July 14, 2010

Will You Give NAACP a Second Chance in the 21st Century

NAACP is hosting their annual conference this week in Kansas City. First Lady Michelle Obama made a presentation there the other day. NAACP is working hard to update their online presence on the various social networks such as Facebook, Twitter and YouTube. It appears that the new leadership is working hard to make the NAACP relevant in the 21st century.

NAACP Chairman Roslyn Brock stepped up to the podium to give a speech about the future of the NAACP on Sunday. Take some time to listen to what this young and powerful sister had to say:



What say u? Will you give NAACP a second chance to serve you and your community in the 21st century?

5 comments:

Aaron + Alaine said...

I wanted to be encouraged by this speech, but color me totally unimpressed. Black folk catching hell and she's touting school snack programs? Constant focus on the wrongs done to us, not nearly enough of anything about problem solving in our communities.

Here's the problem; the NAACP does not have a true strategic vision about what their purpose is. They are aligned with the democrats and with the White House and essentially have signed up to be a tool of the administration's policy aims. I heard a whole lot about healthcare but can someone tell me when the NAACP became healthcare experts and champions?

She's merely cosigning the administration's legislative objectives and pledging the NAACP to work on it. But they don't have an original thought going here. I didn't hear anything about what the NAACP thinks ought to happen on the issues, I just heard parroting of the administration's ideas. Black activist organizations and figures from Sharpton to the NAACP have been co-opted by Obama and politically lobotomized. The speech was heavy on platitudes, way light on substance.

The really bad news? This rudderless organization has signed up to be the shock troops of Obama and declared war on the Tea Party right in what is really a transparent bid to ignite an underwhelmed democratic electorate for the midterms. Thats not a good look. Because I guarantee you there is enough foolishness, bad management and worse to be found going on in and around the NAACP to quickly hoist them on their own petard. The NAACP had better be careful that they don't get ACORNED out of existence. The Tea Party are the right's shock troops and their special ops teams play real rough.

Constructive Feedback said...

Aaron + Alaine:

Yeah - what he/she said!

The bottom line question for NAACP and other Black Establishment organizations is: Is their model of the issues and forces bearing down and which could lift up the Black community ACCURATE to the real world truth?

Absent a model with such fidelity it is impossible for the ENTIRE establishment order to apply proper management to the human resources within.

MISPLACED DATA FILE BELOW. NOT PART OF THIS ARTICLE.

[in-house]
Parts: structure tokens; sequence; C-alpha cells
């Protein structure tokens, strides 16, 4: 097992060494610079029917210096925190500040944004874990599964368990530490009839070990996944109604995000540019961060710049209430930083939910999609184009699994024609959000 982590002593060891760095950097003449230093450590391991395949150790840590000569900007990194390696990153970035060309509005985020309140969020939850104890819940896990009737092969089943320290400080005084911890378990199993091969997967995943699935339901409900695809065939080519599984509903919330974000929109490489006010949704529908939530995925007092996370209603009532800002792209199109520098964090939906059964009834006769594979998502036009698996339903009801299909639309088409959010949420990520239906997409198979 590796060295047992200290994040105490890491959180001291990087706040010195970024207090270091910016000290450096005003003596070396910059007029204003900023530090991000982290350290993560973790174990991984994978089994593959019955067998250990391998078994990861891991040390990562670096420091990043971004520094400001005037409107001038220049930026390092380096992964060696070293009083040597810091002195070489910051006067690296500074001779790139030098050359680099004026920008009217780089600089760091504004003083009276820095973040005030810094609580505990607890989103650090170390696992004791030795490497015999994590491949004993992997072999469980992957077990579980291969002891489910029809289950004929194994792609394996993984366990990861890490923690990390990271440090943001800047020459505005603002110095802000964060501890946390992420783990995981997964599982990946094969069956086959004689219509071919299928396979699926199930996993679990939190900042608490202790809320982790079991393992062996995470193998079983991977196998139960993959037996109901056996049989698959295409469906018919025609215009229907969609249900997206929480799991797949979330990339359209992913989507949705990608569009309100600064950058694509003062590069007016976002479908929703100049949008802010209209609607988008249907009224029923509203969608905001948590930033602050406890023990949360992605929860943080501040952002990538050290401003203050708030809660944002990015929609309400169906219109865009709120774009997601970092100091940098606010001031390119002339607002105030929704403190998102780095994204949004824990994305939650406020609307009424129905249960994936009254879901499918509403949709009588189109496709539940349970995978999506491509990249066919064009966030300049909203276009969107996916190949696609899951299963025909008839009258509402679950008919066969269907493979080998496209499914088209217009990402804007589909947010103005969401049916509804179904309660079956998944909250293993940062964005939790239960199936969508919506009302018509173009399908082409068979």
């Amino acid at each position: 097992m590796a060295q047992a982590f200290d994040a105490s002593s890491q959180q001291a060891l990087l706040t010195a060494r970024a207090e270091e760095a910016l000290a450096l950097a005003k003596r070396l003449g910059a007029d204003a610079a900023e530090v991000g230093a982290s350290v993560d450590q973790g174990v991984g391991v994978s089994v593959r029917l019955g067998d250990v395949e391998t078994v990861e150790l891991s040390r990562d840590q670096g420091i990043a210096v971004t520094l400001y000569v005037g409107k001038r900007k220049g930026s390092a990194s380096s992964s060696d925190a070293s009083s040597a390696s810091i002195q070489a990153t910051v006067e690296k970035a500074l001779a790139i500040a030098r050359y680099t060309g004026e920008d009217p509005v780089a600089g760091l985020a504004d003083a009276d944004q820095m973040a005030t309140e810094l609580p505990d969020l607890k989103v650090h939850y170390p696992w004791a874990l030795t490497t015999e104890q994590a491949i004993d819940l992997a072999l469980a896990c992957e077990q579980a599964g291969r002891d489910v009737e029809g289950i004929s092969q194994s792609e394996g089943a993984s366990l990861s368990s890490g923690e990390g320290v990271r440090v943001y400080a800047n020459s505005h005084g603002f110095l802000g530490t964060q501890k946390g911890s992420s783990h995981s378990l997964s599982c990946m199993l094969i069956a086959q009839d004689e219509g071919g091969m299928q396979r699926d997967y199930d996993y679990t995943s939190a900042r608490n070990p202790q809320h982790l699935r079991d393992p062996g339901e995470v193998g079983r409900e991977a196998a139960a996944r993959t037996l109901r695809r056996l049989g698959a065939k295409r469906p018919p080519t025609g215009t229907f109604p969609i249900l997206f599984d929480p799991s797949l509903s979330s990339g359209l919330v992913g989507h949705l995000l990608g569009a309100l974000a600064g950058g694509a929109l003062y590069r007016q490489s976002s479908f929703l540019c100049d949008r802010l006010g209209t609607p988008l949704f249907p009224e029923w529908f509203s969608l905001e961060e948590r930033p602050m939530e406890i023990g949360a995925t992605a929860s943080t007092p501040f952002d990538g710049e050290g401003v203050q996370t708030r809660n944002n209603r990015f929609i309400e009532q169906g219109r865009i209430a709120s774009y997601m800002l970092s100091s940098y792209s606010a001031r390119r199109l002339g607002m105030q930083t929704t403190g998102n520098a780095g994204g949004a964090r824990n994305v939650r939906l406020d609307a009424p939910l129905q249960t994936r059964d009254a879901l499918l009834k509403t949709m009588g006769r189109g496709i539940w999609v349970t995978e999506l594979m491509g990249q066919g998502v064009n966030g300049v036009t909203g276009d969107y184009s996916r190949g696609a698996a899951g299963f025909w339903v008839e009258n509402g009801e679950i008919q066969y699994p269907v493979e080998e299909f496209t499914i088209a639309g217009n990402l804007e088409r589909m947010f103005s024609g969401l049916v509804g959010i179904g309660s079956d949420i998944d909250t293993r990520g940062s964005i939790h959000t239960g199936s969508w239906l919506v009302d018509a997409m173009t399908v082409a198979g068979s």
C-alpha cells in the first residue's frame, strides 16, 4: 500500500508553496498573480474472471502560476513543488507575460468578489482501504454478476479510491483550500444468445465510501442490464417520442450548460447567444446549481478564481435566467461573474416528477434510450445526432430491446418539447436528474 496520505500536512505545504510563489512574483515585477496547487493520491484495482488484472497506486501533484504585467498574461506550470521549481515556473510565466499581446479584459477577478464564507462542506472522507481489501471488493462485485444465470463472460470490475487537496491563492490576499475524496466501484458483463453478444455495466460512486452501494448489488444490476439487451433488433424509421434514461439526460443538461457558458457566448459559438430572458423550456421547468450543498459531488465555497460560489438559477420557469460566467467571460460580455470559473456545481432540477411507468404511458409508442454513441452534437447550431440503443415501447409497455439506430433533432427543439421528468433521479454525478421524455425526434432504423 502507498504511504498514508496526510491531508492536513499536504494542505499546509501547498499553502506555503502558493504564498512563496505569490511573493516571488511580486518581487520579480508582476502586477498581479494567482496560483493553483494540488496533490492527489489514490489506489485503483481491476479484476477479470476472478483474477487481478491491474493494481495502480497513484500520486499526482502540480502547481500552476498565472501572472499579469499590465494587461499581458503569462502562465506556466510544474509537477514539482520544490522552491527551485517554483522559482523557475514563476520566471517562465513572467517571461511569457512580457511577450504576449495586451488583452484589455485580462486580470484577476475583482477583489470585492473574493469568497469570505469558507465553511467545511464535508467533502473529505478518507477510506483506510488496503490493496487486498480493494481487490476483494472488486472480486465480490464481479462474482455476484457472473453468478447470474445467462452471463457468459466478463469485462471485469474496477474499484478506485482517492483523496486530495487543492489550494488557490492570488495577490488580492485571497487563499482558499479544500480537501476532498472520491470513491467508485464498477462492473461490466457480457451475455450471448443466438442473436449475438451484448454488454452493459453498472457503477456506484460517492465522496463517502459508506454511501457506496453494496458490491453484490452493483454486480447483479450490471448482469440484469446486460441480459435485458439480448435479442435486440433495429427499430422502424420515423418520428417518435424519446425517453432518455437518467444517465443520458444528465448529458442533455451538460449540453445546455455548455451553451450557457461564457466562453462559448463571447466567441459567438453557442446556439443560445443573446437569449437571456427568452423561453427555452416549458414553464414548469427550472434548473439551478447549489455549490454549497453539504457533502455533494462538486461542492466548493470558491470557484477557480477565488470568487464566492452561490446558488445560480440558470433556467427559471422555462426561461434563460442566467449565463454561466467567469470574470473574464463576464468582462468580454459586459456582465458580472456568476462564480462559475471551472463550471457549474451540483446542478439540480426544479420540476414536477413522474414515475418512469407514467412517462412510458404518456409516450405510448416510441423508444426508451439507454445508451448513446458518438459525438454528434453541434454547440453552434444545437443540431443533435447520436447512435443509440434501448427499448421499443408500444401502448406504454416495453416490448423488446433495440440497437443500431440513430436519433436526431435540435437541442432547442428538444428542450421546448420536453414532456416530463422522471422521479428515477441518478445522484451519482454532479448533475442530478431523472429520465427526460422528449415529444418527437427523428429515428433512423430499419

I have my own opinions as I note how ideological bias can cause a certain limitation of one's field of vision. Add to it the lack of a transparent overlay which can confirm the efficacy of their actions (and antics). This leaves us what we have today:

A group of operatives that can pursue the angles that best matches their positioning and ability to make indictments.

The pertinent issues remain unaddressed and this said group is forced to find some angle by which Blacks can get unified over.

We don't need "unity" we need a system of management by which conflict and ideological disagreement can be channeled into corrective actions to sustain forward progress.

Villager said...

Aaron & Constructive Feedback - I appreciate the candid and comprehensive feedback from each of you. I hope that others will join the discussion.

I tend to think that the NAACP took up the Tea Party issue as a means to get publicity more than it being something that needed to be done for the advancement of Black people.

I would prefer the NAACP to focus on areas where they have expertise, like voter registration or legal challenges against laws, rules and regulations that oppress the Black community.

At the end of the day, I suspect that the strength of the NAACP is at the local branch level.

Have either of you been NAACP members in the past? or currently?

Aaron + Alaine said...

Never been a member, largely because they have never done anything in my adult life that I thought was relevant enough to make me want to join their membership ranks. In fact the opposite, when you look at the debacle of their involvement in the horrific Dunbar Village gang rape case for example. At this rate, still no reason to join.

Villager said...

Aaron - Point well taken. I keep meaning to join the NAACP Cincinnati Branch ... but, I haven't done so yet.